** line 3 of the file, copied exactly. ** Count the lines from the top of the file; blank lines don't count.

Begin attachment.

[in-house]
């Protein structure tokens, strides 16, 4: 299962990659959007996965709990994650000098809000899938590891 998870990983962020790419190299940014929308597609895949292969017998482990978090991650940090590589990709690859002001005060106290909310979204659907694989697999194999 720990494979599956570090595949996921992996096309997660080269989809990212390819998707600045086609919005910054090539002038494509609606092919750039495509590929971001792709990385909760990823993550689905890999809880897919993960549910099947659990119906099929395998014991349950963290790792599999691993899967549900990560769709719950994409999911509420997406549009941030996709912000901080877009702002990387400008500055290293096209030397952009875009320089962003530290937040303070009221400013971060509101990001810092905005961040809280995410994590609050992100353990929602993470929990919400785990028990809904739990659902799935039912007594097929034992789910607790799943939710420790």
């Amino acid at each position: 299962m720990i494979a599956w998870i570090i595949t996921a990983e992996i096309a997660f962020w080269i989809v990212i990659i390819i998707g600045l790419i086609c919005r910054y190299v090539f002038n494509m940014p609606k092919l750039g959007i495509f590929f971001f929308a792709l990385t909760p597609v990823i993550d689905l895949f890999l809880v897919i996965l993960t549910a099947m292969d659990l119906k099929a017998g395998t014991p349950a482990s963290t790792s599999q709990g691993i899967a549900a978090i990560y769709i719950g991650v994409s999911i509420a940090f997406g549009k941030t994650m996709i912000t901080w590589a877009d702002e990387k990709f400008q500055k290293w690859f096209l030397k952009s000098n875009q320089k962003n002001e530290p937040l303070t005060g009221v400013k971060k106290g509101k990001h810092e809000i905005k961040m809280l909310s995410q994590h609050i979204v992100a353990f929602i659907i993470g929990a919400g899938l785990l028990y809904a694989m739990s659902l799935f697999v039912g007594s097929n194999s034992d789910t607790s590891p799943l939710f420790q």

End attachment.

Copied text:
């Amino acid at each position: 299962m720990i494979a599956w998870i570090i595949t996921a990983e992996i096309a997660f962020w080269i989809v990212i990659i390819i998707g600045l790419i086609c919005r910054y190299v090539f002038n494509m940014p609606k092919l750039g959007i495509f590929f971001f929308a792709l990385t909760p597609v990823i993550d689905l895949f890999l809880v897919i996965l993960t549910a099947m292969d659990l119906k099929a017998g395998t014991p349950a482990s963290t790792s599999q709990g691993i899967a549900a978090i990560y769709i719950g991650v994409s999911i509420a940090f997406g549009k941030t994650m996709i912000t901080w590589a877009d702002e990387k990709f400008q500055k290293w690859f096209l030397k952009s000098n875009q320089k962003n002001e530290p937040l303070t005060g009221v400013k971060k106290g509101k990001h810092e809000i905005k961040m809280l909310s995410q994590h609050i979204v992100a353990f929602i659907i993470g929990a919400g899938l785990l028990y809904a694989m739990s659902l799935f697999v039912g007594s097929n194999s034992d789910t607790s590891p799943l939710f420790q």